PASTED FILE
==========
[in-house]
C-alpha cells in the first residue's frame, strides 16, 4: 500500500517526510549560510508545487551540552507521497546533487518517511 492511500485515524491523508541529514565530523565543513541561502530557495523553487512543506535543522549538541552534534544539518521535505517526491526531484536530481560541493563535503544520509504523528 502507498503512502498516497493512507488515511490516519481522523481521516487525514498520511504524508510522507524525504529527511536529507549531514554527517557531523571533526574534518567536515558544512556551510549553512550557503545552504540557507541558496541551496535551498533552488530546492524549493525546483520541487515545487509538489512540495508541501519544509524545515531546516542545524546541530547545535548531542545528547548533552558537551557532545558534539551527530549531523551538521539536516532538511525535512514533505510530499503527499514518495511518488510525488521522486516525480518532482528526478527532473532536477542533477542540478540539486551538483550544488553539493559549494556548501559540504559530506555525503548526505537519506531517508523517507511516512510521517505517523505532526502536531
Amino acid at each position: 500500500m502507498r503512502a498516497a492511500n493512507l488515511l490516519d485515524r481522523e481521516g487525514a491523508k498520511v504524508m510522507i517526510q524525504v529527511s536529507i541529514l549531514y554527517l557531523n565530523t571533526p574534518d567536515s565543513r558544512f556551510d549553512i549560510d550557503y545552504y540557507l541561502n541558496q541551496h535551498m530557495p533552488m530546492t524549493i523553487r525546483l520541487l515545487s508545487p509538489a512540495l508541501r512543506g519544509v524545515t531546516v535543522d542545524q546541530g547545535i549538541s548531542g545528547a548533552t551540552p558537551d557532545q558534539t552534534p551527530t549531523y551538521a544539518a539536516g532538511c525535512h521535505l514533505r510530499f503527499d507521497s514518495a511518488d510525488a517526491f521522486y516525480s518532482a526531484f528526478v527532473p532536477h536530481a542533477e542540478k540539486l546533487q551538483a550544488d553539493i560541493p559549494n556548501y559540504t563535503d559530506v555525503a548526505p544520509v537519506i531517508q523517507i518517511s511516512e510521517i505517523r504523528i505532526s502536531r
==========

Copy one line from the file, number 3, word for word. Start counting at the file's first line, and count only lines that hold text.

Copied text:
Amino acid at each position: 500500500m502507498r503512502a498516497a492511500n493512507l488515511l490516519d485515524r481522523e481521516g487525514a491523508k498520511v504524508m510522507i517526510q524525504v529527511s536529507i541529514l549531514y554527517l557531523n565530523t571533526p574534518d567536515s565543513r558544512f556551510d549553512i549560510d550557503y545552504y540557507l541561502n541558496q541551496h535551498m530557495p533552488m530546492t524549493i523553487r525546483l520541487l515545487s508545487p509538489a512540495l508541501r512543506g519544509v524545515t531546516v535543522d542545524q546541530g547545535i549538541s548531542g545528547a548533552t551540552p558537551d557532545q558534539t552534534p551527530t549531523y551538521a544539518a539536516g532538511c525535512h521535505l514533505r510530499f503527499d507521497s514518495a511518488d510525488a517526491f521522486y516525480s518532482a526531484f528526478v527532473p532536477h536530481a542533477e542540478k540539486l546533487q551538483a550544488d553539493i560541493p559549494n556548501y559540504t563535503d559530506v555525503a548526505p544520509v537519506i531517508q523517507i518517511s511516512e510521517i505517523r504523528i505532526s502536531r